Ken McLeod, Buddhist teacher and writer

 

Our stories….my stories have had me living a small life….a fearful life…a shameful life…letting go of the stories I’ve wrapped around past hurts and trauma…weaving stories around intense emotions…making them solid and constricting. I discovered the practice of meditation about 15 years ago…I came to it during a crisis in my life when my world was falling apart and everything I thought I knew imploded…meditation helped me stay somewhat sane…at first I thought it would fix me, make the pain go away..it didn’t, it brought me closer to the pain…it took time but I realized that to heal I needed to feel it all…meditating is a tool that helps me to let go of the story, to see the suffering I put myself through…helps me to open to this life in this moment and the next.-Jen

rejoicement therapy

‎”One way to guarantee happiness, Shantideva says, is to rejoice in the good qualities of others. Not only is this an antidote for envy, it also generates warmth and brings us heartfelt joy. When we begin to appreciate the kindness and courage of others, we find pleasure everywhere. Dzigar Kongtrul calls this “rejoicement therapy.”
(From No Time To Lose)

A Meditation on Gratitude and Joy

 

With gratitude I remember the many blessings in my life: the people, animals, plants, and insects — creatures of the sky and sea, air and water, fire and earth;

 

With gratitude I remember the Earth that holds and sustains all life;

 

With gratitude I remember the care and labor of the generations of elders and ancestors who came before me;

 

With gratitude I remember the teachings and lessons I have been given and that I have experienced in my life;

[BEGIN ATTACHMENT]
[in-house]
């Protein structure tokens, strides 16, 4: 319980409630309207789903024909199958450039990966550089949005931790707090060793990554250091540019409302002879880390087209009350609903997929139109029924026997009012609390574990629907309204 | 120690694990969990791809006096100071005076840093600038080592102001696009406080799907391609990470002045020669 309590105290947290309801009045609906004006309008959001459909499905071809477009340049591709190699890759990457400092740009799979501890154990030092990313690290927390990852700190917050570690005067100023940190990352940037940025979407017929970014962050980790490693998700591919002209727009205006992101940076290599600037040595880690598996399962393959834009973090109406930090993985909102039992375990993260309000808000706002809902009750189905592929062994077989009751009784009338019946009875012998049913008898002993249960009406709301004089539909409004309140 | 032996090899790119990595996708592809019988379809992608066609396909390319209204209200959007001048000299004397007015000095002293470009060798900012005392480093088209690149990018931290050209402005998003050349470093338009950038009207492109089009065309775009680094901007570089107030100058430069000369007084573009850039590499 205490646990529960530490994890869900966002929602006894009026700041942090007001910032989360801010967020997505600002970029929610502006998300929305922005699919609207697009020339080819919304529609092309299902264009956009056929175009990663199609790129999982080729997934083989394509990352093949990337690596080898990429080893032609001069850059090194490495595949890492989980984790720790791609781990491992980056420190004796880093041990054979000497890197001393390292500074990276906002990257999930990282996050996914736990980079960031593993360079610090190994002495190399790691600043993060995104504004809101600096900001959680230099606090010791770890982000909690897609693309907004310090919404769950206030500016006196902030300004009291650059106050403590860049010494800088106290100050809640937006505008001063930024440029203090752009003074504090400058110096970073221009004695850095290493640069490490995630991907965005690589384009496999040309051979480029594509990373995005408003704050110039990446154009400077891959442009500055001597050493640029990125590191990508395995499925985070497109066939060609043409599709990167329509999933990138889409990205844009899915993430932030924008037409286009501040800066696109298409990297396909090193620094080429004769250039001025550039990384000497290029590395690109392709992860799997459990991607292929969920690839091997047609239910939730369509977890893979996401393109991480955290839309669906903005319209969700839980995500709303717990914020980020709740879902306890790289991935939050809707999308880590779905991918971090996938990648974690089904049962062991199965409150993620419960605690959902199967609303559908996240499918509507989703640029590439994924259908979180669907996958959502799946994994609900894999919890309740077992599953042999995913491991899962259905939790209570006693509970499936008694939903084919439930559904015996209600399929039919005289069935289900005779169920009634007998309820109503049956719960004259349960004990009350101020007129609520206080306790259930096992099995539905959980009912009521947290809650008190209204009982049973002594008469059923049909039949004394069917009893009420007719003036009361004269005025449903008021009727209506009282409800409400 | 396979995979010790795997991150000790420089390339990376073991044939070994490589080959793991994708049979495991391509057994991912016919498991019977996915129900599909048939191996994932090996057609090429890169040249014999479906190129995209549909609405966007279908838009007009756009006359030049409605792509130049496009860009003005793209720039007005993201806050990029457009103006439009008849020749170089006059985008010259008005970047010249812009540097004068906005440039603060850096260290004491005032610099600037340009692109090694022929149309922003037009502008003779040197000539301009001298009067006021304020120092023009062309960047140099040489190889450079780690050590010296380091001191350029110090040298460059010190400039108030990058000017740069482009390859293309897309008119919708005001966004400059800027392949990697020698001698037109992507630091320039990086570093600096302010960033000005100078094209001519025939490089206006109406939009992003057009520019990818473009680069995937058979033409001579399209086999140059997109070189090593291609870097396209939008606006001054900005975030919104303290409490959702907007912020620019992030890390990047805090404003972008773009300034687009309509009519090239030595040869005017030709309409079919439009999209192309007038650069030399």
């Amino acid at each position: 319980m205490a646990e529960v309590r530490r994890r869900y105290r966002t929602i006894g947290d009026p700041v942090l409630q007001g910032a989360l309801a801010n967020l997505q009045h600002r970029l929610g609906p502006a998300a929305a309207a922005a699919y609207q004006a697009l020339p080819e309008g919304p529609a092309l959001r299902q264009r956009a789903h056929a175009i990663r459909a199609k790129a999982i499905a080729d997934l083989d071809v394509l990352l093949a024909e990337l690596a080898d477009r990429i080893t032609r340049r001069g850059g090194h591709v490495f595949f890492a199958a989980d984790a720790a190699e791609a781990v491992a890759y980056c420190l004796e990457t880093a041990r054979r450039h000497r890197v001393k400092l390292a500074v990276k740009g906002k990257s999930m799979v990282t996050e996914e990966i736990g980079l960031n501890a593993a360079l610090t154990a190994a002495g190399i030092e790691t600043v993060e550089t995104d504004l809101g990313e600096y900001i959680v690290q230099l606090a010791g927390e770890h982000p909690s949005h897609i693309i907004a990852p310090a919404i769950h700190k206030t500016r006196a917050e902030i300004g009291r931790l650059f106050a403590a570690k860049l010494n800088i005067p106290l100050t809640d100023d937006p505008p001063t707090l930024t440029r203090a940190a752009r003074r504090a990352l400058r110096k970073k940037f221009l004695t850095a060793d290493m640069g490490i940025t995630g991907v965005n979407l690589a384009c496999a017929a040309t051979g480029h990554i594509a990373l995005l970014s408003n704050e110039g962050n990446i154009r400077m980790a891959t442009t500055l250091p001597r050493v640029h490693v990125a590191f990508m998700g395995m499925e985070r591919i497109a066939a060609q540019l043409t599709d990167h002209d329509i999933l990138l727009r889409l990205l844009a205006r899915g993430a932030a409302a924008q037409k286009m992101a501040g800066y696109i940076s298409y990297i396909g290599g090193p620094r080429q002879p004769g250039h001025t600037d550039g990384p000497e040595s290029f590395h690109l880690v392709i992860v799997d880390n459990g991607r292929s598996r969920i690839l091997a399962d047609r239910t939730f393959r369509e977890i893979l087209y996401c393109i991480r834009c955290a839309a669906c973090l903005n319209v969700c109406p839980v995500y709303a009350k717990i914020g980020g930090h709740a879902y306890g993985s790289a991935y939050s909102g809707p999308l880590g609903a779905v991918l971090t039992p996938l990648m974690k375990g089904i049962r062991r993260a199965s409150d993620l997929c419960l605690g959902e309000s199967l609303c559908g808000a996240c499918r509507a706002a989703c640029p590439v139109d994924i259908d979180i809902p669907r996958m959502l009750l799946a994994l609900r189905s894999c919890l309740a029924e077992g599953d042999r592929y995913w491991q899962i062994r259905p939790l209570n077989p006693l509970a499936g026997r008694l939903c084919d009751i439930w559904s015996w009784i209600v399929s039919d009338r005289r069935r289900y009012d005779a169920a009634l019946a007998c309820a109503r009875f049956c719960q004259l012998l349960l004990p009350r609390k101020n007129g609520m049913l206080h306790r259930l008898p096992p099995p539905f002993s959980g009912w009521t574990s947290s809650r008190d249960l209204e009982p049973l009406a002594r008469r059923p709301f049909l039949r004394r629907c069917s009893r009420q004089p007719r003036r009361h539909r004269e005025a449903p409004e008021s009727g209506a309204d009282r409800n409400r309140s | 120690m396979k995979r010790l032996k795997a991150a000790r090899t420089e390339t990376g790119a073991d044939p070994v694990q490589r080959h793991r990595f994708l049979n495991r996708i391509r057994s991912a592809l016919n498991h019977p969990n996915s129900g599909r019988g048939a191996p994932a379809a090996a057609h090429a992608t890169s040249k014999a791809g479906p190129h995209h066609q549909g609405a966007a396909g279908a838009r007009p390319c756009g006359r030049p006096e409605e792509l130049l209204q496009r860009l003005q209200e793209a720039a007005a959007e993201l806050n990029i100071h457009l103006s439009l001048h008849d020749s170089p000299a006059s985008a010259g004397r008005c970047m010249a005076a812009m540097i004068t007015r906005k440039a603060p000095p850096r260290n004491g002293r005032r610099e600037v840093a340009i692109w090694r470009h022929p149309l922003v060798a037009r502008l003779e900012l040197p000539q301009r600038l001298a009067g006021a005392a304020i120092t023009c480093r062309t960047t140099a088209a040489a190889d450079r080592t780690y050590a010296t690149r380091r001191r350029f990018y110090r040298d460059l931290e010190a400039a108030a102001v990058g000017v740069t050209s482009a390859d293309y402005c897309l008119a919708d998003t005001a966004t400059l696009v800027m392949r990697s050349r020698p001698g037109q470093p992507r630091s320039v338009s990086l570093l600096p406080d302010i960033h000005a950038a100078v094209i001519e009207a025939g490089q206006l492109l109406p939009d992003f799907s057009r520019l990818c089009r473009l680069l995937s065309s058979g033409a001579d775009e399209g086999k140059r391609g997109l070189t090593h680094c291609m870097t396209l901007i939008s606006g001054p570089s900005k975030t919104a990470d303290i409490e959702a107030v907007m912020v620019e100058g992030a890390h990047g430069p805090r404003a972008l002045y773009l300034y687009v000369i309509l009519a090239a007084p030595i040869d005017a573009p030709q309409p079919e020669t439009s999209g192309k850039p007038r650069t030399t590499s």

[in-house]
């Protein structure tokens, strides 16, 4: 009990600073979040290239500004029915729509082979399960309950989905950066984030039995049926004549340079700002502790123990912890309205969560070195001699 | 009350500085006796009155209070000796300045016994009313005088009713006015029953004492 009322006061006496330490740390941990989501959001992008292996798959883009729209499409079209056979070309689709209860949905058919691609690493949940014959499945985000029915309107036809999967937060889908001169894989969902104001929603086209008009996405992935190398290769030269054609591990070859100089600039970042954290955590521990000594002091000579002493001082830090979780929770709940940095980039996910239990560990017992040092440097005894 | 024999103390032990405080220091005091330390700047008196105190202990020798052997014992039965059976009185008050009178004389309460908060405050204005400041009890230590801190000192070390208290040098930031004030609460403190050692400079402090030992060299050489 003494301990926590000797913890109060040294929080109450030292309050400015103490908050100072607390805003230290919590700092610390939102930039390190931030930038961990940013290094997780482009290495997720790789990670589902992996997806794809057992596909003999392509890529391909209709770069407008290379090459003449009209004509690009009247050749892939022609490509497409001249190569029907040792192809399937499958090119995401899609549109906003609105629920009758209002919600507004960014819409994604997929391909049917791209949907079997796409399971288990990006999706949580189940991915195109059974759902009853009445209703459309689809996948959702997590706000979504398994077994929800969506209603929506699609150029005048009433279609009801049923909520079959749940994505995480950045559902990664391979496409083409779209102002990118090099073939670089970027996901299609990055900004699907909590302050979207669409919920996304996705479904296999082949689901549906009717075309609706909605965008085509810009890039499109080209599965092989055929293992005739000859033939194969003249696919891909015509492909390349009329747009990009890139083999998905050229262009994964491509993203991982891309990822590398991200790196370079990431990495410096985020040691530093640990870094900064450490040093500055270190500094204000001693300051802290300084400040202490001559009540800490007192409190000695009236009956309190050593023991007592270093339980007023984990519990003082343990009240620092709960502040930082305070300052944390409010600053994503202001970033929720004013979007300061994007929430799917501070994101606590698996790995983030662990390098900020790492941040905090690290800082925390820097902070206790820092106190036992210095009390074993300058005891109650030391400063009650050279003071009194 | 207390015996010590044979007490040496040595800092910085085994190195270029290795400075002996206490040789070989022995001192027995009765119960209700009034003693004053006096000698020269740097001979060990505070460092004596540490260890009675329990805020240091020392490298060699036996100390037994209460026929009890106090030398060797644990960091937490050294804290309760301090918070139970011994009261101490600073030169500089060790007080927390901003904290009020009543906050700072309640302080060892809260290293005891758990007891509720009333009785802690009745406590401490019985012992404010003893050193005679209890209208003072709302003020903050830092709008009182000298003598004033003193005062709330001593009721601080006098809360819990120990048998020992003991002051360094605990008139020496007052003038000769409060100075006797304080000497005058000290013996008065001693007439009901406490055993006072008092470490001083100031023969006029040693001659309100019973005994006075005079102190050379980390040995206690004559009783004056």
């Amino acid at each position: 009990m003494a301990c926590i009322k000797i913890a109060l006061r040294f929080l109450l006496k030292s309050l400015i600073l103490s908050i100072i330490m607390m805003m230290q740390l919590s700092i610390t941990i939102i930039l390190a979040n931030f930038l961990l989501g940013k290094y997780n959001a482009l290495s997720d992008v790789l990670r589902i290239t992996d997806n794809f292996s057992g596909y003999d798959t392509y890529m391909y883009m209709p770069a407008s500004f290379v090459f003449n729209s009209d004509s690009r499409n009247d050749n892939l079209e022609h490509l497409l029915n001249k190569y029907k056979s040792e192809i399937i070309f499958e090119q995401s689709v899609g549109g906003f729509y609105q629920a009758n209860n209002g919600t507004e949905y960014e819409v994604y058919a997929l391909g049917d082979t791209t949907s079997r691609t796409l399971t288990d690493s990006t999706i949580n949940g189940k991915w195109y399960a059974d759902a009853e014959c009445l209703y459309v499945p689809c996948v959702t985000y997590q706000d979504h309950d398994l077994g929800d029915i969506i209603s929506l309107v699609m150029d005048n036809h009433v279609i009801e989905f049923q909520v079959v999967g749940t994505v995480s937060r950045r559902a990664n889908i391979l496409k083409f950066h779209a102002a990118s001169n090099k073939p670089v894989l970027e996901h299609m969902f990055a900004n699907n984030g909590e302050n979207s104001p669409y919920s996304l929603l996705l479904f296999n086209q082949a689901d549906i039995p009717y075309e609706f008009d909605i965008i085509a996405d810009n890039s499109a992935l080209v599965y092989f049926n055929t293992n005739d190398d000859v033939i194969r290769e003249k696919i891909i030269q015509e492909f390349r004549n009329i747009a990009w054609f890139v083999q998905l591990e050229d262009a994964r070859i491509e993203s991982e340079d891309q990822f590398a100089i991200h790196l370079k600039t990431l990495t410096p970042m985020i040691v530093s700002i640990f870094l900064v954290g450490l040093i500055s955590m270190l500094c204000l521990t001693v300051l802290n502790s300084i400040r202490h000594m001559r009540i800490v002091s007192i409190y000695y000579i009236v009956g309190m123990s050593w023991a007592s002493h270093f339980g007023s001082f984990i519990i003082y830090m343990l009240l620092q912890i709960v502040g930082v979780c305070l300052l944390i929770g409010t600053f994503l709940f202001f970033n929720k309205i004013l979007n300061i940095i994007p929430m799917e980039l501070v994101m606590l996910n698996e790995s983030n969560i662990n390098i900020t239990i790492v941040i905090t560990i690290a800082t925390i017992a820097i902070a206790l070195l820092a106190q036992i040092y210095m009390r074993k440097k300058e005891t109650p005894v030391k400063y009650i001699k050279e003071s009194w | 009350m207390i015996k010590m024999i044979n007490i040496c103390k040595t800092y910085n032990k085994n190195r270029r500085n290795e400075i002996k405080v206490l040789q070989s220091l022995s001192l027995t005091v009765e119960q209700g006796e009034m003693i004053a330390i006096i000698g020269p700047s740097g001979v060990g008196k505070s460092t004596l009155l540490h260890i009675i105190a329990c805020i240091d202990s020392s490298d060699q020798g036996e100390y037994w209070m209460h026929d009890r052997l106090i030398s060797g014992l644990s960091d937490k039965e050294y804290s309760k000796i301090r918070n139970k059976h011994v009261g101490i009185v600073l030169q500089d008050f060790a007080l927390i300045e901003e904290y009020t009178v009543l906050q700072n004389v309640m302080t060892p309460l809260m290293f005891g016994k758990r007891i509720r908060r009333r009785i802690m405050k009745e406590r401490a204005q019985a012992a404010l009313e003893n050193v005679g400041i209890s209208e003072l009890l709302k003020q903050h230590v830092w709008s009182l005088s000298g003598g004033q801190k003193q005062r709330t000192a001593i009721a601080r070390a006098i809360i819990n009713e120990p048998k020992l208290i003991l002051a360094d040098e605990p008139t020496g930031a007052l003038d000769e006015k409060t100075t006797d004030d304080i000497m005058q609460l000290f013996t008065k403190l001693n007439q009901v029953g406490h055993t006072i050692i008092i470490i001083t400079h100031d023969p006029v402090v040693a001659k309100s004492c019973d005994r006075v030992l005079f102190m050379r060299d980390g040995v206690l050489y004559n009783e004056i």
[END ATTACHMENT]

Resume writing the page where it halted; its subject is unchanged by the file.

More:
With gratitude I hold in my heart my family and friends, my local and global community;

 

With gratitude I accept my measure of health and well-being and the strength I experience of mind and body;

 

With gratitude I accept the gifts I have to give — my presence, my knowledge and wisdom, my talents and resources;

 

With gratitude I am thankful for the life I have been given.

 

*Adapted from Jack Kornfield’s Meditation on Gratitude and Joy in The Awakened Heart, pps. 399-400. Bantam Dell, May 2008.

Animal Miracle Foundation

 

http://www.amfsaves.org

 

Our Mission through God’s Hand…

To effect public awareness regarding the plight of homeless animals and animal cruelty
To take part in ending the overpopulation of unwanted pets through adoption efforts, behavior education and support of spay/neuter programs

To ensure wildlife conservation and help keep our planet healthy for its animals

To teach children compassion toward animals and for one another through the love of animals

To help create joy for the elderly through hands-on interaction with pets and community involvement with their own pets
To support domestic pet and wildlife related “no kill” rescue organizations and sanctuaries